Ruslan Shaveddinov is part of Navalny’s extended ‘inner circle’, working as an organizer and a host at the opposition activist’s web-based TV channel. On Tuesday his boss announced he’d gone missing. Shortly afterwards Shaveddinov’s whereabouts became known – he has been conscripted into military service and sent to the Novaya Zemlya archipelago.
The development was hardly a surprise. The Russian military announced its intention to conscript the 23-year-old two months ago after his paperwork got processed as part of a brief police detention. Shaveddinov challenged this in court, saying that the medical commission that found him eligible for service had failed to properly examine him.
ALSO ON RT.COMNGO of Kremlin critic Navalny declared foreign agent by justice ministryTwo courts sided with the military, with his appeal rejected just before he was taken from his home in Moscow. Supporters claim the military turned a blind eye to his second appeal – which would have likely protracted his case beyond the December 31 deadline – and drafted him illegally. The military denies any wrongdoing.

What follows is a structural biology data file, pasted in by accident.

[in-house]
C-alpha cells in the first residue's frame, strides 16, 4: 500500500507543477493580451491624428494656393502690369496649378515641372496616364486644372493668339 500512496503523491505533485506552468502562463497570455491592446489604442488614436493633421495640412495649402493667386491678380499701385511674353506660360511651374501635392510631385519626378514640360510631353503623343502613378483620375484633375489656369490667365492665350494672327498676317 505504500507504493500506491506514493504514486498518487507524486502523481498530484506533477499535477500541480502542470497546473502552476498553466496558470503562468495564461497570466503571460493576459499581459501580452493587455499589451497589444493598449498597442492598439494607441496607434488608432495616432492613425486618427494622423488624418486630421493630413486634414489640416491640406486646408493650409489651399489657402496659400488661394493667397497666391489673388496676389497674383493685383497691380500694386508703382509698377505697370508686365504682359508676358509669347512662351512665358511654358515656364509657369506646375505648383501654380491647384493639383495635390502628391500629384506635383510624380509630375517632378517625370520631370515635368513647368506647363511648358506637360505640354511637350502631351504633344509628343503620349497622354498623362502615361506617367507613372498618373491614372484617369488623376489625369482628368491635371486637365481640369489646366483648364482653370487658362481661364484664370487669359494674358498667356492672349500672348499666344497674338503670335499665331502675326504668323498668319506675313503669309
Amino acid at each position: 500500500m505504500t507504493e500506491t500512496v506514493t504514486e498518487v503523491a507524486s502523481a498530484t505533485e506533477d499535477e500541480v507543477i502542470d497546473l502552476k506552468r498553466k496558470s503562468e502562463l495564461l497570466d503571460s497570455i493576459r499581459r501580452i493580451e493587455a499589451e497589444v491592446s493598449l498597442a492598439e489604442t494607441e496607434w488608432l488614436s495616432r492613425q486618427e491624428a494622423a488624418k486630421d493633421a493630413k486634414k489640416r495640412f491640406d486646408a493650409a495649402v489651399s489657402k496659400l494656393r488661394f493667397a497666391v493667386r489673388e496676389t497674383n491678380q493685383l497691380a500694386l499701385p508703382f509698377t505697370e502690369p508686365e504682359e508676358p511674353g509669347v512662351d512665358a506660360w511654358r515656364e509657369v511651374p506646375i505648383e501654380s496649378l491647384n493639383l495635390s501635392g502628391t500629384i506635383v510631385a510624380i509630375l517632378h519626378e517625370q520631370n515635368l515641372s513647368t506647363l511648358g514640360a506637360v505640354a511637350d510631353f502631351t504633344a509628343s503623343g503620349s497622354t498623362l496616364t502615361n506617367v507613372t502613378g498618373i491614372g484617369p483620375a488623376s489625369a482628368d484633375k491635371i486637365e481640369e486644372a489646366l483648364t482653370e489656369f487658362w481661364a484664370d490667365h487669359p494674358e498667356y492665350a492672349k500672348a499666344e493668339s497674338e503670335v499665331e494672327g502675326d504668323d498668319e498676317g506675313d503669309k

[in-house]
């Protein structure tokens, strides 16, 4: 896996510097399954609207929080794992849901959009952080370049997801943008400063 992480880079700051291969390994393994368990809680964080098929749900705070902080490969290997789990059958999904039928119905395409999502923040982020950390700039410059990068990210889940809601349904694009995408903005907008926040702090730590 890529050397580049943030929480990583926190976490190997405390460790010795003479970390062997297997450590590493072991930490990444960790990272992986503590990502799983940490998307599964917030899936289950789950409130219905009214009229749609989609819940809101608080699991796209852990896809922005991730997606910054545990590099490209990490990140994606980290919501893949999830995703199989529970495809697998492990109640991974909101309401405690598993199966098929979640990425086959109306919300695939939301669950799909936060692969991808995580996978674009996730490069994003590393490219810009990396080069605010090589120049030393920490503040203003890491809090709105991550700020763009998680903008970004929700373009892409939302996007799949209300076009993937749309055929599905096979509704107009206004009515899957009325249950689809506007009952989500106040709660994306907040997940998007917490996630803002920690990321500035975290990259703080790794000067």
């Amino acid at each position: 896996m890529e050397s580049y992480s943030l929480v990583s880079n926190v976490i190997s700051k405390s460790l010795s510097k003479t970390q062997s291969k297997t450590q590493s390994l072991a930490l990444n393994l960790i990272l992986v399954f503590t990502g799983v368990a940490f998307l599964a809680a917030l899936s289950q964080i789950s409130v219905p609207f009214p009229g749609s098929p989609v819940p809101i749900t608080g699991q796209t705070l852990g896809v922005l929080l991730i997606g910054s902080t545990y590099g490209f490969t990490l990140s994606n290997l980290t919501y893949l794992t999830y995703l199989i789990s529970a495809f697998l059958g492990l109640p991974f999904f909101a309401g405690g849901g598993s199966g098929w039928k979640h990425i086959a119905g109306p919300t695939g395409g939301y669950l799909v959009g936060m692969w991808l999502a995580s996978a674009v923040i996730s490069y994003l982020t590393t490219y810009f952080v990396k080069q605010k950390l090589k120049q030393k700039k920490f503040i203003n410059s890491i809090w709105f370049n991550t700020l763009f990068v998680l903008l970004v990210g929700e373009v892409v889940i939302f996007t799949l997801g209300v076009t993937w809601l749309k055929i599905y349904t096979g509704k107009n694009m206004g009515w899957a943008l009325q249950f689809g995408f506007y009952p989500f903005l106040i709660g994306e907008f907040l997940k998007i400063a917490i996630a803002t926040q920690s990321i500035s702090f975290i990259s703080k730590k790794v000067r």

Navalny claims that Shaveddinov’s conscription was part of a plot to isolate the activist and that it comes from the top echelons of the Russian government. “Looks like Putin himself drafted the plan to isolate our Ruslan,” he wrote on Twitter. The Kremlin distanced itself from the affair, saying that conscription decisions were the prerogative of the defense ministry.
Novaya Zemlya is certainly no seaside resort. It’s quite isolated and cold, and service members have to take extra precautions when going outside, so as not to run into a stray polar bear. Shaveddinov is one of a hundred or so conscripts deployed there each year.
The archipelago’s traditional defense role is to host a radar station to keep an eye on NATO aircraft that may intrude across the North Pole. Over the past years the military has been rapidly developing infrastructure there
Whether his deployment there had anything to do with Shaveddinov’s opposition work is up for debate. The man has a history of controversial statements. For instance, in one of his tweets in 2014 he mused that if John McCain had won the US presidency “we would be certainly celebrating [US] tanks in Moscow.” He was also a vocal supporter of Ukraine’s right-wing paramilitary groups and cheered the mass killings of pro-Russia activists in Odessa in May 2014.
Navalny’s foundation is currently being investigated for alleged financial misconduct. The Russian authorities believe he and his people have been hiding funding from foreign governments by recording it as private donations by Russian citizens, to avoid registering as a foreign agent.